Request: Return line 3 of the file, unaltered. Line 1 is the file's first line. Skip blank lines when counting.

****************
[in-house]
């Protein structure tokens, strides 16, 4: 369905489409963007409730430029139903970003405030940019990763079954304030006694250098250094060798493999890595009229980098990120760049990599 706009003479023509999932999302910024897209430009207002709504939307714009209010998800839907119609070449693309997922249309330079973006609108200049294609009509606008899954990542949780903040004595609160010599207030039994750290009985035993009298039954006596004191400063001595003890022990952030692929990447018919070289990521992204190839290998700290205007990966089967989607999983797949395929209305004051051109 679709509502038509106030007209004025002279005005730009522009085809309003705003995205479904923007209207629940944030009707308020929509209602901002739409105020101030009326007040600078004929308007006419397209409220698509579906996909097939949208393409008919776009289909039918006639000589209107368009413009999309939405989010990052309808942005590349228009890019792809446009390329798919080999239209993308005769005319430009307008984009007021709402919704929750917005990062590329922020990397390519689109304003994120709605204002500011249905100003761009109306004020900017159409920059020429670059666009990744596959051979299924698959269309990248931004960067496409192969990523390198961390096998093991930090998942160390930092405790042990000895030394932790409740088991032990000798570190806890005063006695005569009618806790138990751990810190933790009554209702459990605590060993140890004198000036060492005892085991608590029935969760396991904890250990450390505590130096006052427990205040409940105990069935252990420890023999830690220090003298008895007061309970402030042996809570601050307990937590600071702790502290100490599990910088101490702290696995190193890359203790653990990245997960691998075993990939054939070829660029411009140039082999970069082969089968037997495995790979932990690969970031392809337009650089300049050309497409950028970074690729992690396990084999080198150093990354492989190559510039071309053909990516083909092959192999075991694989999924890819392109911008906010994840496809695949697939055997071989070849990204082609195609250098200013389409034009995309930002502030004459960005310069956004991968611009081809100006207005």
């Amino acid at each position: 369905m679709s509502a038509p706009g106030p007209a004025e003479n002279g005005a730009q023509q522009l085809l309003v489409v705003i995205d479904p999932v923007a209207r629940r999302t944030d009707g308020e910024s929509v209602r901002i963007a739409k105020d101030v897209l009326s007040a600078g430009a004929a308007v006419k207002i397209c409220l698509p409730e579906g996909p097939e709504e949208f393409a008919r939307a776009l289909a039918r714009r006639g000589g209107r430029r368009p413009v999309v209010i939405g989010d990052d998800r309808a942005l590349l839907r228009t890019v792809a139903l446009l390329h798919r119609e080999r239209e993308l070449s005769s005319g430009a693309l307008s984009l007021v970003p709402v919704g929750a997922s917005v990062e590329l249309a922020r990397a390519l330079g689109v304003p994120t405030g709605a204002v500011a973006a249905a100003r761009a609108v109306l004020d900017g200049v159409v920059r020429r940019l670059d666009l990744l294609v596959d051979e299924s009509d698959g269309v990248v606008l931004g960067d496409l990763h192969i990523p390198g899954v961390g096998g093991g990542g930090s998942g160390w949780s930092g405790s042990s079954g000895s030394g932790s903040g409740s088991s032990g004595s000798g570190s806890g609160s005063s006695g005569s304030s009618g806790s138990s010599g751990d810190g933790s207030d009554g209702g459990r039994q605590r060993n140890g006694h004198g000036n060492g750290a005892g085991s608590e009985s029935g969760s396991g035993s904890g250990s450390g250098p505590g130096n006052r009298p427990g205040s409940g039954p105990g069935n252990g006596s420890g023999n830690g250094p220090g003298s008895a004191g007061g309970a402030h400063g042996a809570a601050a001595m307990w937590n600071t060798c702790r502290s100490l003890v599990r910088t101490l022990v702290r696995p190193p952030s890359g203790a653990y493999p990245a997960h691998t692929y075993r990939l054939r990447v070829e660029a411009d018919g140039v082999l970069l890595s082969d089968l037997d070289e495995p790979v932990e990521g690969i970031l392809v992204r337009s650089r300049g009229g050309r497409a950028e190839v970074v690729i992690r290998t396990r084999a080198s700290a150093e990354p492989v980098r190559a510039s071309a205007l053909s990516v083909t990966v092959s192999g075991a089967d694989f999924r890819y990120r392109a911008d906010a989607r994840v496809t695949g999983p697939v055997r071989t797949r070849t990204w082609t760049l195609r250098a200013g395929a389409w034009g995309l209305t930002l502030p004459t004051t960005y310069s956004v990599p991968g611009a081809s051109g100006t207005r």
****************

């Amino acid at each position: 369905m679709s509502a038509p706009g106030p007209a004025e003479n002279g005005a730009q023509q522009l085809l309003v489409v705003i995205d479904p999932v923007a209207r629940r999302t944030d009707g308020e910024s929509v209602r901002i963007a739409k105020d101030v897209l009326s007040a600078g430009a004929a308007v006419k207002i397209c409220l698509p409730e579906g996909p097939e709504e949208f393409a008919r939307a776009l289909a039918r714009r006639g000589g209107r430029r368009p413009v999309v209010i939405g989010d990052d998800r309808a942005l590349l839907r228009t890019v792809a139903l446009l390329h798919r119609e080999r239209e993308l070449s005769s005319g430009a693309l307008s984009l007021v970003p709402v919704g929750a997922s917005v990062e590329l249309a922020r990397a390519l330079g689109v304003p994120t405030g709605a204002v500011a973006a249905a100003r761009a609108v109306l004020d900017g200049v159409v920059r020429r940019l670059d666009l990744l294609v596959d051979e299924s009509d698959g269309v990248v606008l931004g960067d496409l990763h192969i990523p390198g899954v961390g096998g093991g990542g930090s998942g160390w949780s930092g405790s042990s079954g000895s030394g932790s903040g409740s088991s032990g004595s000798g570190s806890g609160s005063s006695g005569s304030s009618g806790s138990s010599g751990d810190g933790s207030d009554g209702g459990r039994q605590r060993n140890g006694h004198g000036n060492g750290a005892g085991s608590e009985s029935g969760s396991g035993s904890g250990s450390g250098p505590g130096n006052r009298p427990g205040s409940g039954p105990g069935n252990g006596s420890g023999n830690g250094p220090g003298s008895a004191g007061g309970a402030h400063g042996a809570a601050a001595m307990w937590n600071t060798c702790r502290s100490l003890v599990r910088t101490l022990v702290r696995p190193p952030s890359g203790a653990y493999p990245a997960h691998t692929y075993r990939l054939r990447v070829e660029a411009d018919g140039v082999l970069l890595s082969d089968l037997d070289e495995p790979v932990e990521g690969i970031l392809v992204r337009s650089r300049g009229g050309r497409a950028e190839v970074v690729i992690r290998t396990r084999a080198s700290a150093e990354p492989v980098r190559a510039s071309a205007l053909s990516v083909t990966v092959s192999g075991a089967d694989f999924r890819y990120r392109a911008d906010a989607r994840v496809t695949g999983p697939v055997r071989t797949r070849t990204w082609t760049l195609r250098a200013g395929a389409w034009g995309l209305t930002l502030p004459t004051t960005y310069s956004v990599p991968g611009a081809s051109g100006t207005r």